She went on to acknowledge “all the women who have worked to secure and protect the right to vote for over a century.”

“Tonight,” Harris said, “I reflect on their struggle, their determination, and the strength of their vision to see what can be unburdened

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Natural beauty year-round in Flagstaff, Arizona – Lifestyle – Austin American-Statesman

Flagstaff, Arizona — a city of wide-open spaces surrounded by ponderosa pine forests and snow-capped mountain peaks — brims with an easygoing, rustic charm and plenty of cultural and recreational opportunities.

Flagstaff provides nature lovers and adventure seekers with four seasons of activities such as biking, skiing, hiking and the relaxing practice of meditative “forest bathing.” They also can sip a craft beer, admire the public artwork and dig into some moderately priced eats at its more than 200 restaurants. And it’s a college town, with Northern Arizona University’s students infusing the place with a fun, lively vibe.

With the largest contiguous ponderosa pine forest in the country in its backyard, Flagstaff has a diverse landscape of canyons, national monuments, meadows blanketed with colorful wildflowers, high mountain passes, volcanic cinder fields and aspen-covered forests. The San Francisco Peaks soar above the city and Humphrey’s Peak, at 12,633 feet, is the highest point in Arizona.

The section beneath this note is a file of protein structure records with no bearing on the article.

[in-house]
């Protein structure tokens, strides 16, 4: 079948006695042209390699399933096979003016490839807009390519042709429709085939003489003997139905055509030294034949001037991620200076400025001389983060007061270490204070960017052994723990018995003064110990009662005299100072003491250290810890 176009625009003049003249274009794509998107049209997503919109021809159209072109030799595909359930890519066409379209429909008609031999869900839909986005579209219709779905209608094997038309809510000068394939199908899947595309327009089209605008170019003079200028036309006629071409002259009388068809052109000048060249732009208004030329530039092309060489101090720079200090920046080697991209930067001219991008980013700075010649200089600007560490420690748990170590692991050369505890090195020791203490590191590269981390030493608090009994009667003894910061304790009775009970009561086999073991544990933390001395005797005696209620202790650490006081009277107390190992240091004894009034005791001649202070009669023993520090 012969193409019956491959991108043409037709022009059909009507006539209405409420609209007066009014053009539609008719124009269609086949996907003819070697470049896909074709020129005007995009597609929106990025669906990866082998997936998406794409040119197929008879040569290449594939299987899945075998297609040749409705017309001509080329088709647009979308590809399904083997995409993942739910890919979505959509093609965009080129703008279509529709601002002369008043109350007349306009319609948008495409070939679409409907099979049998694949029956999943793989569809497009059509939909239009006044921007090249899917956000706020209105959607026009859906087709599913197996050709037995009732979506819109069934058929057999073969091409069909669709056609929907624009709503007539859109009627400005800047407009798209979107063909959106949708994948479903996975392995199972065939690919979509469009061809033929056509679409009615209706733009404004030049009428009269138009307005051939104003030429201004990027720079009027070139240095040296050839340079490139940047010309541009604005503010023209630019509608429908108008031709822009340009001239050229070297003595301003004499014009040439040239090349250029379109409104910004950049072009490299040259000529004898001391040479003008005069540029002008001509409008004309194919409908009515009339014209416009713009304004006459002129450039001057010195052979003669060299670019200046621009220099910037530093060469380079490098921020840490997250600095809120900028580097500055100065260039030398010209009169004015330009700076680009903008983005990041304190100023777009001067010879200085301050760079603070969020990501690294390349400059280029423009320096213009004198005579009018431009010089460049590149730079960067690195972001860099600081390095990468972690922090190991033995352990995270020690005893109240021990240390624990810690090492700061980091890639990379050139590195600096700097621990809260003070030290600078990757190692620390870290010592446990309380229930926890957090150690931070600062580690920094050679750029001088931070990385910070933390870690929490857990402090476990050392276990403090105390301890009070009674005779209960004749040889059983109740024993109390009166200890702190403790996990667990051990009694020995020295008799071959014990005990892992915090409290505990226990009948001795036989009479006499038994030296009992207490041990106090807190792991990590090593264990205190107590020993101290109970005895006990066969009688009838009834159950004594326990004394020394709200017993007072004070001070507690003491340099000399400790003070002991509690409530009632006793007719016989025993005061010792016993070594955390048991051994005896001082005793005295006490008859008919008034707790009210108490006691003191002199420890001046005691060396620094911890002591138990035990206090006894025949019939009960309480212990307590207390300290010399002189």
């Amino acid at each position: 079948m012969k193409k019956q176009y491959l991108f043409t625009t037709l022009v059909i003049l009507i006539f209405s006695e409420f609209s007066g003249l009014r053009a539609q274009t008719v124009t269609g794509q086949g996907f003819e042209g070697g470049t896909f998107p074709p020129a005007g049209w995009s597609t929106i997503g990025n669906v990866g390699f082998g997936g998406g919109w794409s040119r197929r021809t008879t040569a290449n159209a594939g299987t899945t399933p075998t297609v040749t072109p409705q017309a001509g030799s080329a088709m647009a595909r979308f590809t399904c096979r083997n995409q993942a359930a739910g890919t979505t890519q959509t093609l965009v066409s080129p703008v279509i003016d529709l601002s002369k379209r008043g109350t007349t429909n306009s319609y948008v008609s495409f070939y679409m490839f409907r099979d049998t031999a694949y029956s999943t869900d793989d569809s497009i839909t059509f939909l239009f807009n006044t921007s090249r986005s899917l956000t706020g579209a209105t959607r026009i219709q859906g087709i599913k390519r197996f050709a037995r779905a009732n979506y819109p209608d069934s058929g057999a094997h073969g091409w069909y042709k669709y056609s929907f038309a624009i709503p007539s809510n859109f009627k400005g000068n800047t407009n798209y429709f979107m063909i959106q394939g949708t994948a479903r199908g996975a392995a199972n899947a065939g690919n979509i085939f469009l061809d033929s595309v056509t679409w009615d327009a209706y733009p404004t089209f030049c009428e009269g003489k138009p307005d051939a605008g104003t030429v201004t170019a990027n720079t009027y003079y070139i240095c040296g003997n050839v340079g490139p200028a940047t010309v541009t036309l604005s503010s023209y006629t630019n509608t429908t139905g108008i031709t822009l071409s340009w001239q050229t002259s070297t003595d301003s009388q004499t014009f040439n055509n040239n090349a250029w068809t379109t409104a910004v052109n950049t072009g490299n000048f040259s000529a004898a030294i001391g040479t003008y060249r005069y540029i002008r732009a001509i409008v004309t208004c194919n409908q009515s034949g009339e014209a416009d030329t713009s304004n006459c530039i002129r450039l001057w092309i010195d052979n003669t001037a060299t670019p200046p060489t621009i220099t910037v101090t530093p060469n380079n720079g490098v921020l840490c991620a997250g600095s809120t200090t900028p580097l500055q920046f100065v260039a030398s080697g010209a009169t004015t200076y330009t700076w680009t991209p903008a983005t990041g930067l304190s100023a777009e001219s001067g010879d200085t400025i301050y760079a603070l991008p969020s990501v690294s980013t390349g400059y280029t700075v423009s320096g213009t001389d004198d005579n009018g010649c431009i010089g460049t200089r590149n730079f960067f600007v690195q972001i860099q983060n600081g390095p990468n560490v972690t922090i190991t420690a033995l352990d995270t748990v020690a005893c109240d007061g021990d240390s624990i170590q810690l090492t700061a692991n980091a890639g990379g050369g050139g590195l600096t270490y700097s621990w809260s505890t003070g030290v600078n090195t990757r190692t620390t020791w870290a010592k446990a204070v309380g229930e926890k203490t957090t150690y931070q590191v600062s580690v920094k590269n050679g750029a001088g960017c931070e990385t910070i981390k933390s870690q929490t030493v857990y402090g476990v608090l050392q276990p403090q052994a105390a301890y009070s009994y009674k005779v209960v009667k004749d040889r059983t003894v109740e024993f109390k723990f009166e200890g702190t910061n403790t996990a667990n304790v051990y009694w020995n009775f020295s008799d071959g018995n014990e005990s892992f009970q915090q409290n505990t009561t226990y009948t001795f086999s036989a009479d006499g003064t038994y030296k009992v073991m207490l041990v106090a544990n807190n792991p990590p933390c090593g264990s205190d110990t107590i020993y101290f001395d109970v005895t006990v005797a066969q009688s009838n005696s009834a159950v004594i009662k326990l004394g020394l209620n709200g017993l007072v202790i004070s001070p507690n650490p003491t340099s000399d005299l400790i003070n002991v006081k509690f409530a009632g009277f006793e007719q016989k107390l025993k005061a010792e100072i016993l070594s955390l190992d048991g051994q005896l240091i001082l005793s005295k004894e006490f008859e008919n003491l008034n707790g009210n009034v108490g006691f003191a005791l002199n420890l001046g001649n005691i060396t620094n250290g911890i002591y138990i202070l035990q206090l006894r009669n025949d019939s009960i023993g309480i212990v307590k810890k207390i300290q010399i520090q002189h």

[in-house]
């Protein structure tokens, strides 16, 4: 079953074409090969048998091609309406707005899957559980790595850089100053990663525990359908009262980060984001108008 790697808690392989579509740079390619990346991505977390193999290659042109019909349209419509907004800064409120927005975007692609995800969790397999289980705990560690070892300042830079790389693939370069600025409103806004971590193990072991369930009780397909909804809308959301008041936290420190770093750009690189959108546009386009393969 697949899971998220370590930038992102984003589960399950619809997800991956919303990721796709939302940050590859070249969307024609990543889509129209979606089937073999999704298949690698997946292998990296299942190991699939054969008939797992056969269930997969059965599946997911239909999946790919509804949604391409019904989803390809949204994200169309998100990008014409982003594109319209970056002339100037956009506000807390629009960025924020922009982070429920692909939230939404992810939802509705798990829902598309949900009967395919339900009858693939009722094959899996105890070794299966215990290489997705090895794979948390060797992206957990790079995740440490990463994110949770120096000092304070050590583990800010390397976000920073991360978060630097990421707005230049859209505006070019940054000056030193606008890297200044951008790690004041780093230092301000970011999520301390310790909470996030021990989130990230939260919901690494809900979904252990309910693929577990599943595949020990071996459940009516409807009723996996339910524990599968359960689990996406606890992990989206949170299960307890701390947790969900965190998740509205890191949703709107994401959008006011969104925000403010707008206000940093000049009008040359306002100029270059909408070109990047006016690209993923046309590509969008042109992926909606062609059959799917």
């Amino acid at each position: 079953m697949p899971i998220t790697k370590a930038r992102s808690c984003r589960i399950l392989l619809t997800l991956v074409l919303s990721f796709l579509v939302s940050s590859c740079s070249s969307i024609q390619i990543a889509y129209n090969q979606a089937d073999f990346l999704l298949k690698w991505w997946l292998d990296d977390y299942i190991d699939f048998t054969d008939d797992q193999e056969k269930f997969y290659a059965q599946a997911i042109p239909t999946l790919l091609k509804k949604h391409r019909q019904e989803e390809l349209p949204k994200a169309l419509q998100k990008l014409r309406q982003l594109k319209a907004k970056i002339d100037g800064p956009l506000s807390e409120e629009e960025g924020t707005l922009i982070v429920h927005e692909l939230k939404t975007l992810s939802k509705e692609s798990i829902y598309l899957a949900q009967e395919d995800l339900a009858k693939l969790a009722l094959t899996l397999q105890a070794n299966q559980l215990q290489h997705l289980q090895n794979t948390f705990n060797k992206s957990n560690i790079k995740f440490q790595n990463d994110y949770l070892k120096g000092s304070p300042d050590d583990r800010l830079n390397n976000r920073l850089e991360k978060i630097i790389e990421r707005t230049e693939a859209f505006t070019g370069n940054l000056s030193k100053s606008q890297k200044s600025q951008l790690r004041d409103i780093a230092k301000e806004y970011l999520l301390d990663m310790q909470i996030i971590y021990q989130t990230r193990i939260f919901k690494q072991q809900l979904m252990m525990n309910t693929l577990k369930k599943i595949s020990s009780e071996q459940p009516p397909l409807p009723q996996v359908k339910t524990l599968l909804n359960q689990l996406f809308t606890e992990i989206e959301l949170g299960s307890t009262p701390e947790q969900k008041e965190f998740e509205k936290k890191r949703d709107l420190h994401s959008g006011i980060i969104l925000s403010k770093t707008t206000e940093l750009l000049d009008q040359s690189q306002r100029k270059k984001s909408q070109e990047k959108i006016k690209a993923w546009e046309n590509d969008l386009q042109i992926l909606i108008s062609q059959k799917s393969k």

Historic Route 66 — the road that beckons travelers who want to explore America — stretches for 14 miles in Flagstaff and reaches its highest elevation here. It features some of the original mom-and-pop diners, vintage neon signs, motor lodges and quirky roadside stops such as The Museum Club, which started life as a taxidermy museum in 1931 and is now a country-western lounge, where the original stuffed elk, deer and foxes mounted to ponderosa trees stare down at the wooden dance floor. Motel Du Beau, which has been welcoming weary travelers and their cars since 1929, is Flagstaff’s oldest motor hotel.